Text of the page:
Gays, Mormons and the American Narrative

What Gays and Mormons could learn from each other about Marginality, Exile, and the Promised Land:

Alma the Younger Called to Repentance, by James C. Christensen, leaded stained glass, 1977.

If there is a central story to the Book of Mormon, it is the story of a marginalized people journeying through the wilderness and miraculously arriving in a promised land. That exodus narrative is replayed over and over again by the literal histories of the peoples described in the Book of Mormon, principally in the account of Lehi’s persecution in Jerusalem and subsequent journey across the ocean to ancient America under the direction and providence of God.

That central narrative also plays out in their figurative and doctrinal discourses. In the conversion of Alma the Younger, for example, Alma describes being racked with torment until he had a change of heart and was born again of Jesus Christ. He compares his new state of mind with the former, saying, “And oh, what joy, and what marvelous light I did behold; yea, my soul was filled with joy as exceeding as was my pain!” (Alma 36:20). Spiritually, he had to journey through the wilderness to reach a place of peace.

I think these stories must have provided hope and comfort to the early Mormons who faced their own persecution in mid-nineteenth century America and were forced to journey across the barren plains to their promised land in Utah. And in fact, learning these stories growing up has actually helped me as a gay man. Like my Mormon ancestors, I have moved from marginalization and exile through an emotional rebirth into a new place of peace and community. In that way, the gay American narrative is nearly identical to the Mormon narrative.

Other gay authors have noted these religious themes in contemporary gay culture, such as Frank Browning, who writes,

“If the still new language of American gay liberation sounds remarkably like the Protestant language of reawakening and being born again, it is hardly accidental. For more than three hundred years American culture has been shaped by the paradigm of rebirth in the promised land. Queer activists’ embrace of terms like “safe space” and “liberated zones” falls easily into that tradition, just as nineteenth-century utopian socialist communities did and twentieth-century cultists do. As radically different as their particular faiths and ideologies may be, the underlying spirit is a profoundly American faith in rebirth, both individual and collective, in a place where we will come to a revolutionary comprehension of our place in relation to God or Nature.” (“The Way of Some Flesh,” in Wrestling with the Angel, 114.)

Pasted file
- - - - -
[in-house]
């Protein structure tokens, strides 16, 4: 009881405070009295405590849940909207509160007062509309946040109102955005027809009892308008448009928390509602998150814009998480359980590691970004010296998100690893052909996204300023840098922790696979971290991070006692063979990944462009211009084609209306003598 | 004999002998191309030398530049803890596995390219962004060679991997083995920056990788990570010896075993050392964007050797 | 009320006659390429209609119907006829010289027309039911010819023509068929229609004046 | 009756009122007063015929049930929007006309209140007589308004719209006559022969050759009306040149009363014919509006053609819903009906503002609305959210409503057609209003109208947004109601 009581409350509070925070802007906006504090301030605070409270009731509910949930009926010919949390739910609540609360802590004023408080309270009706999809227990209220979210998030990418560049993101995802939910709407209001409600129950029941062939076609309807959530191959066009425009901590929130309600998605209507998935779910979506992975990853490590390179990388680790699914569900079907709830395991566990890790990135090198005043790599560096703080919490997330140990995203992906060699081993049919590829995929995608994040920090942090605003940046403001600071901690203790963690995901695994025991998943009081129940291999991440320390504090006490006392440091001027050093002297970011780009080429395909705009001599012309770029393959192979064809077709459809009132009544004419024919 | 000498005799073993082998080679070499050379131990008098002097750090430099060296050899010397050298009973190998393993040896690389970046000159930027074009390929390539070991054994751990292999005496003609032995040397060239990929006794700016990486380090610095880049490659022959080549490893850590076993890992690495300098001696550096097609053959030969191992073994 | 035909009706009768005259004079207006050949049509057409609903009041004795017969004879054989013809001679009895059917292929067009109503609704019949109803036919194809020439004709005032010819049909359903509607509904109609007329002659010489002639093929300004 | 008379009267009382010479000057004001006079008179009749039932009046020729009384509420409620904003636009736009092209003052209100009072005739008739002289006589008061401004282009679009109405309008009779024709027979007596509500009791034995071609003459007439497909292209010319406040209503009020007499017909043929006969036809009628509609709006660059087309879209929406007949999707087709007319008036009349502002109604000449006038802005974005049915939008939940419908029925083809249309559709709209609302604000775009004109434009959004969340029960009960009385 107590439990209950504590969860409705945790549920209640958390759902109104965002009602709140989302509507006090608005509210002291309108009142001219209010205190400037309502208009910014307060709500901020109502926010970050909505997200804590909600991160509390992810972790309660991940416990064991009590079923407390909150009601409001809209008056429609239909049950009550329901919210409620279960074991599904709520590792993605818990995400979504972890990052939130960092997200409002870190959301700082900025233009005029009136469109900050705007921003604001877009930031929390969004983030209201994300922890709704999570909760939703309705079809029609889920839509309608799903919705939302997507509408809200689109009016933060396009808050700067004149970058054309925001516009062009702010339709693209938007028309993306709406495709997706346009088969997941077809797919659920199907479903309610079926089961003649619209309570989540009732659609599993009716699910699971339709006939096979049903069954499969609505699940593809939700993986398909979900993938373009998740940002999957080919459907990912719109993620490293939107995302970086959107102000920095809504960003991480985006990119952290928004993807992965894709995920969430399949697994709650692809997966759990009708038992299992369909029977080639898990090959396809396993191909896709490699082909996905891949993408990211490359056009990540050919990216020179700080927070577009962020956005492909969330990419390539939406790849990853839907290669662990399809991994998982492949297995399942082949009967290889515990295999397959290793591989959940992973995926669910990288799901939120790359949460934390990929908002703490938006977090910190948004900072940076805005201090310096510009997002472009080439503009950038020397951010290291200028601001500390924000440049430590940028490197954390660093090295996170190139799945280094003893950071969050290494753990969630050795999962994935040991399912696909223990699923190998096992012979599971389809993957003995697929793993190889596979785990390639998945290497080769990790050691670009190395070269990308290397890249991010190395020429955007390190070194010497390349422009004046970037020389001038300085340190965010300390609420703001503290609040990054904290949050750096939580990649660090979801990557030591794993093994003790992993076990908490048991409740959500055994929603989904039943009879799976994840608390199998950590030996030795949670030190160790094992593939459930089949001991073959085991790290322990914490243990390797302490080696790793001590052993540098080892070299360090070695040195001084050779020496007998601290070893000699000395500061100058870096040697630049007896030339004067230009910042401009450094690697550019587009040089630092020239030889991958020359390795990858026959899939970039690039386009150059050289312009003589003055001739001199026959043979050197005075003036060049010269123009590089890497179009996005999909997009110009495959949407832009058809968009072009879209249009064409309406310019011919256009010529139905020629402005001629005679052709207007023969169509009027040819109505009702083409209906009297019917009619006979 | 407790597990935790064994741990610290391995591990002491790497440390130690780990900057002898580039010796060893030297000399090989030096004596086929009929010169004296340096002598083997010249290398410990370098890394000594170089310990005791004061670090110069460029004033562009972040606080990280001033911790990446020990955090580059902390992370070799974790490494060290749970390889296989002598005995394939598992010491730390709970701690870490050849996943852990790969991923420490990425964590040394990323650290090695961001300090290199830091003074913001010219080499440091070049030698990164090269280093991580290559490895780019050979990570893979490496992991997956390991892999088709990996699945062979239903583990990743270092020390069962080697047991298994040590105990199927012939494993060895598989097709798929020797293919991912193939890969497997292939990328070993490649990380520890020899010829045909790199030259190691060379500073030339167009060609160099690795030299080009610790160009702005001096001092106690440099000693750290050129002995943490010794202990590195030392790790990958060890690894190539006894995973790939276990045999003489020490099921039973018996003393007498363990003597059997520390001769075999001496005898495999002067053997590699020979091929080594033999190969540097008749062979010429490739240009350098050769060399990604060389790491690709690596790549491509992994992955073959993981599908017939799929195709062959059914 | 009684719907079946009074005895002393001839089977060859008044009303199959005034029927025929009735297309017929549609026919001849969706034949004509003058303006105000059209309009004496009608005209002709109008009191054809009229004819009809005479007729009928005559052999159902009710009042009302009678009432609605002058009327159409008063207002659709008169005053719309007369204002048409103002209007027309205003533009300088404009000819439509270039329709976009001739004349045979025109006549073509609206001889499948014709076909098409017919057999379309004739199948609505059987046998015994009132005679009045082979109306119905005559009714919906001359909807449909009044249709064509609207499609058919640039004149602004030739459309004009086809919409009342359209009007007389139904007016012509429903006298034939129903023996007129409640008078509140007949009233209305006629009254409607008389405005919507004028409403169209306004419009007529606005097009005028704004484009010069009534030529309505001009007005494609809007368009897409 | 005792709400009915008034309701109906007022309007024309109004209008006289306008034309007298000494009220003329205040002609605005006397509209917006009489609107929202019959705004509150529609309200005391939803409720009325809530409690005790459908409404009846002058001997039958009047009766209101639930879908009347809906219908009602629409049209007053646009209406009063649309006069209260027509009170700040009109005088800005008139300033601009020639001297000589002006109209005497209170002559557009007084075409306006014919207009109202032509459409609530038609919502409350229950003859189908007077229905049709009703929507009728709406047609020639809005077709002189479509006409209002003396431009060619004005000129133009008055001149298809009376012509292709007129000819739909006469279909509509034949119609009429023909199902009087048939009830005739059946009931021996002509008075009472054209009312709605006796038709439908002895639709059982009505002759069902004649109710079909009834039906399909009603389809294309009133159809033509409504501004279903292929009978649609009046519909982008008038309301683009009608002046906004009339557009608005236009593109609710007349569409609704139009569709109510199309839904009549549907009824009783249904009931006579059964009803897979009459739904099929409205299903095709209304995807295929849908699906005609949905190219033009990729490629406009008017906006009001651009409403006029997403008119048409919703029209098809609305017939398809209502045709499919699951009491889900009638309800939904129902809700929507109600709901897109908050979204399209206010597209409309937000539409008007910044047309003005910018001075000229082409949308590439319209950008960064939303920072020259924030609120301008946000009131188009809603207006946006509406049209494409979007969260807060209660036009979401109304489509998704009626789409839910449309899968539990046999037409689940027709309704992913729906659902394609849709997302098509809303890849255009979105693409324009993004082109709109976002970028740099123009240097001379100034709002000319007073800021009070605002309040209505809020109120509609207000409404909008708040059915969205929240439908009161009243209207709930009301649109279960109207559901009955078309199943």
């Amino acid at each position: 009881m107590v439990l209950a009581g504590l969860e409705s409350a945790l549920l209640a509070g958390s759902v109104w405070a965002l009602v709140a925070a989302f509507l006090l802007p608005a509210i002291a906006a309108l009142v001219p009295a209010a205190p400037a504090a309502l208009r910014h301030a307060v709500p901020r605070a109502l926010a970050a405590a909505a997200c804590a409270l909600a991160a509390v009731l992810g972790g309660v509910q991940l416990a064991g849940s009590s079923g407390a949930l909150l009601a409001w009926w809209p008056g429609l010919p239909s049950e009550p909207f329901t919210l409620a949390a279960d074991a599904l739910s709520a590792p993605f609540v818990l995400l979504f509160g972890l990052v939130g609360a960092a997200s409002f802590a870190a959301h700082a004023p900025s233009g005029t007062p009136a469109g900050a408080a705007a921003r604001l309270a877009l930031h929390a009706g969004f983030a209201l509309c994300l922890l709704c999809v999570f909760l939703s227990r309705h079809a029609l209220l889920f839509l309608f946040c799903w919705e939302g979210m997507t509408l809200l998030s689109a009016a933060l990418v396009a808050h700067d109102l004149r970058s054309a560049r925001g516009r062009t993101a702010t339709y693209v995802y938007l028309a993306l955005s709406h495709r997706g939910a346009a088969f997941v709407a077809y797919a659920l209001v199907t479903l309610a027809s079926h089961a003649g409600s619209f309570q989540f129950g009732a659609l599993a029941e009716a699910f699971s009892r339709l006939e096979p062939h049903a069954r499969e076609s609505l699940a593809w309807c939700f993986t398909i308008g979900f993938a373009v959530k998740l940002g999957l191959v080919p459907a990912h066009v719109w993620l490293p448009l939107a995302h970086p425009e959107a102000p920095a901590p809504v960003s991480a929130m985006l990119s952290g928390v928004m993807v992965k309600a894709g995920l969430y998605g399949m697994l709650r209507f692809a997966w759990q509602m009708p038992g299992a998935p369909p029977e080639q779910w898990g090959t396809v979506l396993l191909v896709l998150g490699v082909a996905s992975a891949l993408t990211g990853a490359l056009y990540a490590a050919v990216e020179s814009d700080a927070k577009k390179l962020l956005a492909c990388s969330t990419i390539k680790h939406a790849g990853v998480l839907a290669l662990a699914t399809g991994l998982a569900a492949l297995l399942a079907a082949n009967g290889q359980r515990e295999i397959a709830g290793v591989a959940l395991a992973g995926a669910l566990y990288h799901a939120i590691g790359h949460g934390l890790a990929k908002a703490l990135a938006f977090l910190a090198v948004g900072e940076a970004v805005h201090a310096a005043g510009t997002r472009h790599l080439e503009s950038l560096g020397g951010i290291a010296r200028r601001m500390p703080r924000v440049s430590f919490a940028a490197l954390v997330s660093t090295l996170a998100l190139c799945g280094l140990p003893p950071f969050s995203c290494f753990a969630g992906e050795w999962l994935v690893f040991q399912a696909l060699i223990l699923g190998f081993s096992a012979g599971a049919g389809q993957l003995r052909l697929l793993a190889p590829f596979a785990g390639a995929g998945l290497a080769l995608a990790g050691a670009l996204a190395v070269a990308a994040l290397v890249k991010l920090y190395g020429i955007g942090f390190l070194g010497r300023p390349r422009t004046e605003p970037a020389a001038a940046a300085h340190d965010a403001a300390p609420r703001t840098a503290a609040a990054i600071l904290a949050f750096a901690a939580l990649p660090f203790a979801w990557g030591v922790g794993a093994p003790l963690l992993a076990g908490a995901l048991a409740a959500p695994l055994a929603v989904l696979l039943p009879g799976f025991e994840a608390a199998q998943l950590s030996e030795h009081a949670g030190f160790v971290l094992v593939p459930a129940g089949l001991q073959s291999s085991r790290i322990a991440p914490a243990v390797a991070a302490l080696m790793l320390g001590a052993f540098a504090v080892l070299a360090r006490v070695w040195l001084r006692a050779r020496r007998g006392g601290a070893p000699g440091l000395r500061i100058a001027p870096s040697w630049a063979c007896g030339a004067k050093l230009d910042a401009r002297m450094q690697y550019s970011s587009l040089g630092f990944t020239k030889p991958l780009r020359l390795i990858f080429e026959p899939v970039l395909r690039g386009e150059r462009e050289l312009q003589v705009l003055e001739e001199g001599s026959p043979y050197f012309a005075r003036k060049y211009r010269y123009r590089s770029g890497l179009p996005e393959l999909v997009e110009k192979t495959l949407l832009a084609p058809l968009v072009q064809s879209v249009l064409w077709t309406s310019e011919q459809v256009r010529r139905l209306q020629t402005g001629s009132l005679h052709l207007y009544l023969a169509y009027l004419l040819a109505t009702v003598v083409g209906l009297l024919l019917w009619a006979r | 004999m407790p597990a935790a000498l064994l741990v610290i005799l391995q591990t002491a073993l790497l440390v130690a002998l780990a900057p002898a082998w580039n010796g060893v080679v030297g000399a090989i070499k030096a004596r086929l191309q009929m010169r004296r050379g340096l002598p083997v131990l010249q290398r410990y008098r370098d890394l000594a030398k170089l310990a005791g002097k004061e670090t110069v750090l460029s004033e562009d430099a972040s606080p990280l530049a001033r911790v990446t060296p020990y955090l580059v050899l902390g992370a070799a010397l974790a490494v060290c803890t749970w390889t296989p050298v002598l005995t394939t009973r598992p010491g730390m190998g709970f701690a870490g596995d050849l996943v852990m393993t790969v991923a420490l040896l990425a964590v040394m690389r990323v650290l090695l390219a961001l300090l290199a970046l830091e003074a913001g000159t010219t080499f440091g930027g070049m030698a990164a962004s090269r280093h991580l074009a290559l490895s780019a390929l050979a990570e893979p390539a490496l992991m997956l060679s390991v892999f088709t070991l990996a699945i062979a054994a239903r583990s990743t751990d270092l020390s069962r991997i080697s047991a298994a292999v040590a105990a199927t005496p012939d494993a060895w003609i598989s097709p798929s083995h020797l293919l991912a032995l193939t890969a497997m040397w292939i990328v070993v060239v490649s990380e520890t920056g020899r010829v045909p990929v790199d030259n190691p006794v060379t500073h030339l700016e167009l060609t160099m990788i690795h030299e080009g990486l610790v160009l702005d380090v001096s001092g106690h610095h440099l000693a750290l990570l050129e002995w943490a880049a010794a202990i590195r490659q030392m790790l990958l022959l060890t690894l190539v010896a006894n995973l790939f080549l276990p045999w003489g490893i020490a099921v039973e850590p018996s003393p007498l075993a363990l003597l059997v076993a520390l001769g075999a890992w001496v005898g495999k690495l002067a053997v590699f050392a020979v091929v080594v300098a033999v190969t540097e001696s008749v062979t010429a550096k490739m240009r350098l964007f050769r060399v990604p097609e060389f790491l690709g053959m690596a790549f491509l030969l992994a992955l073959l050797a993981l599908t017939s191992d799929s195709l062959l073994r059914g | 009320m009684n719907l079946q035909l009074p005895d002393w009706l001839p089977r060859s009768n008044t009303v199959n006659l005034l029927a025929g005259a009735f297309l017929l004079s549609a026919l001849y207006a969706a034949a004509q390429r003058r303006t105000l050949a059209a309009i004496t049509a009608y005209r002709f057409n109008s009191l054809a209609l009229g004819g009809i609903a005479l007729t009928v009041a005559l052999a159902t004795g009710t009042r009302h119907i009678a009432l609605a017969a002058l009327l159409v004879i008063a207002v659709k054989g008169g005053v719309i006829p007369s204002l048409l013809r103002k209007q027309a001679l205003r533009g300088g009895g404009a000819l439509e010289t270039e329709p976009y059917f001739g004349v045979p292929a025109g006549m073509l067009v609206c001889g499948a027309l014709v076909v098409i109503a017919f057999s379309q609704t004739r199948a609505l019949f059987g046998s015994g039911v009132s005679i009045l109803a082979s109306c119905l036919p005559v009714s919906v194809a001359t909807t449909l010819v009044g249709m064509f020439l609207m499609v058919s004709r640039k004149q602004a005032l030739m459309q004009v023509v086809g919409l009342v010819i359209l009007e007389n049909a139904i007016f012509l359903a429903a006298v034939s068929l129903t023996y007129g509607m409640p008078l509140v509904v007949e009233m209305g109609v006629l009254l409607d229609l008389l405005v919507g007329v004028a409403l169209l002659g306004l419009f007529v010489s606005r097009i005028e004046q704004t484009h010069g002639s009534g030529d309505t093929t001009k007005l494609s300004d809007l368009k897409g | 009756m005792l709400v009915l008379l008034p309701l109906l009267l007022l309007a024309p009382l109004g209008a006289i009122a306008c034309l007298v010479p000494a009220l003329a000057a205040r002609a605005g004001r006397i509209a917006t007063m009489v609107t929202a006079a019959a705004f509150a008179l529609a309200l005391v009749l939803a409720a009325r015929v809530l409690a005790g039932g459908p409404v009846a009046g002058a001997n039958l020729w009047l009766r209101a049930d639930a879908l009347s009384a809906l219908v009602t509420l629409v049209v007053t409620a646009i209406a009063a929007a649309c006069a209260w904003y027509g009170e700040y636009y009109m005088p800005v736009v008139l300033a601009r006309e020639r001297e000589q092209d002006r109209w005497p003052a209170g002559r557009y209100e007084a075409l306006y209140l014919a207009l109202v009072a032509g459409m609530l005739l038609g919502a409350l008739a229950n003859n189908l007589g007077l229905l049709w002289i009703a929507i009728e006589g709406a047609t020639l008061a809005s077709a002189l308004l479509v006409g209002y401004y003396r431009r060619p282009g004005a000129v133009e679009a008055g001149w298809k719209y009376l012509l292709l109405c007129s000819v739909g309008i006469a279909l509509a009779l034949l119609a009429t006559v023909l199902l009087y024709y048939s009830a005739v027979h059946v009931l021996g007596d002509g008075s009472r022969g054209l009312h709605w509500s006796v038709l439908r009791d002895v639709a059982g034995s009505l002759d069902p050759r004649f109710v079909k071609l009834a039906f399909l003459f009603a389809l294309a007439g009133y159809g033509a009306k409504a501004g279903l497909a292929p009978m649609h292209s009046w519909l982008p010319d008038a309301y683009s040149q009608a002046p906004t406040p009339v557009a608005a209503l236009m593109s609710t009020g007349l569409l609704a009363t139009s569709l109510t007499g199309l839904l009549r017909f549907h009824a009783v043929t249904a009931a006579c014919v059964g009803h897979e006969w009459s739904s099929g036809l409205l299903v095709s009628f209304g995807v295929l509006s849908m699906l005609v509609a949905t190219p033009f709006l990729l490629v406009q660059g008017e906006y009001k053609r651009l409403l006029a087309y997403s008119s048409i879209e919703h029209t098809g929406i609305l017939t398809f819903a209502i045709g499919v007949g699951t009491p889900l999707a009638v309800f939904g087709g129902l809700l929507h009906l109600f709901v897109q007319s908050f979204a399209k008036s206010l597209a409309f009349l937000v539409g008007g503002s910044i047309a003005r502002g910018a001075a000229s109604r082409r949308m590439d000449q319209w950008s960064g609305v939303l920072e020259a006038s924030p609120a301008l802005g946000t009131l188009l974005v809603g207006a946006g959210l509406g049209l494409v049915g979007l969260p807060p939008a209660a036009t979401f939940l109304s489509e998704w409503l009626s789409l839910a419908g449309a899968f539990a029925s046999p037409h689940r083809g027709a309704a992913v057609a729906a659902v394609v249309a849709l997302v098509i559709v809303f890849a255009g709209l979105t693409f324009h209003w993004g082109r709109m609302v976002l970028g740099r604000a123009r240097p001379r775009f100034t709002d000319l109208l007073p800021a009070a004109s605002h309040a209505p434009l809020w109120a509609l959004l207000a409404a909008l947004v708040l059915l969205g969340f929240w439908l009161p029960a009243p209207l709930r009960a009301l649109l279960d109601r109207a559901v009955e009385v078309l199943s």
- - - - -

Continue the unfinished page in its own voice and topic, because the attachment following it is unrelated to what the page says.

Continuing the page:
If both Mormons and gays are experiencing a similar phenomenon of self-actualization and the search for a safe space or “zion,” then I believe they have a great deal to learn from one another. Though he might differ on points of doctrine, there is a lot that the young gay person coming out of the closet could take from the story of Alma the Younger, for example.

At the end of his sermon, Alma compares his spiritual journey to the physical journey of his ancestors, and advises his people to remember that exodus, “Yea, and [God] has also brought our fathers out of the land of Jerusalem; and he has also, by his everlasting power, delivered them out of bondage and captivity, from time to time even down to the present day; and I have always retained in remembrance their captivity; yea, and ye also ought to retain in remembrance, as I have done, their captivity” (Alma 36:29 emphasis mine).

That idea of remembering the suffering of our forbears is so important for all of us. For Mormons, this happens when teenagers across the United States gather in the summer to reenact the pioneer trek with makeshift handcarts and bonnets. For the gays, this is marching in a pride parade and remembering the Stonewall riots, the police raids–the Anita Bryants, and the Harvey Milks. When we remember these stories, we ground ourselves in our communities and deepen our sense of identity. It also gives us hope that there is a greater force within us that conquers hardship. And wouldn’t it be nice if some day the gays and the Mormons could sit down and swap stories about the shared trials and tribulations of our respective peoples, and the power their sacrifices bring into our modern lives?

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2 thoughts on “Gays, Mormons and the American Narrative

  1. This is beautifully written and conveys my thoughts, also. I happened to be in Utah on Pioneer Day. It made me think about my pioneer ancestors and realize that I am a pioneer, too, so I wrote a blog entry. My cousin and I had a wonderful conversation in which we shared thoughts of early and modern pioneers. I hope I can share those stories both here and in heaven with others in my family.

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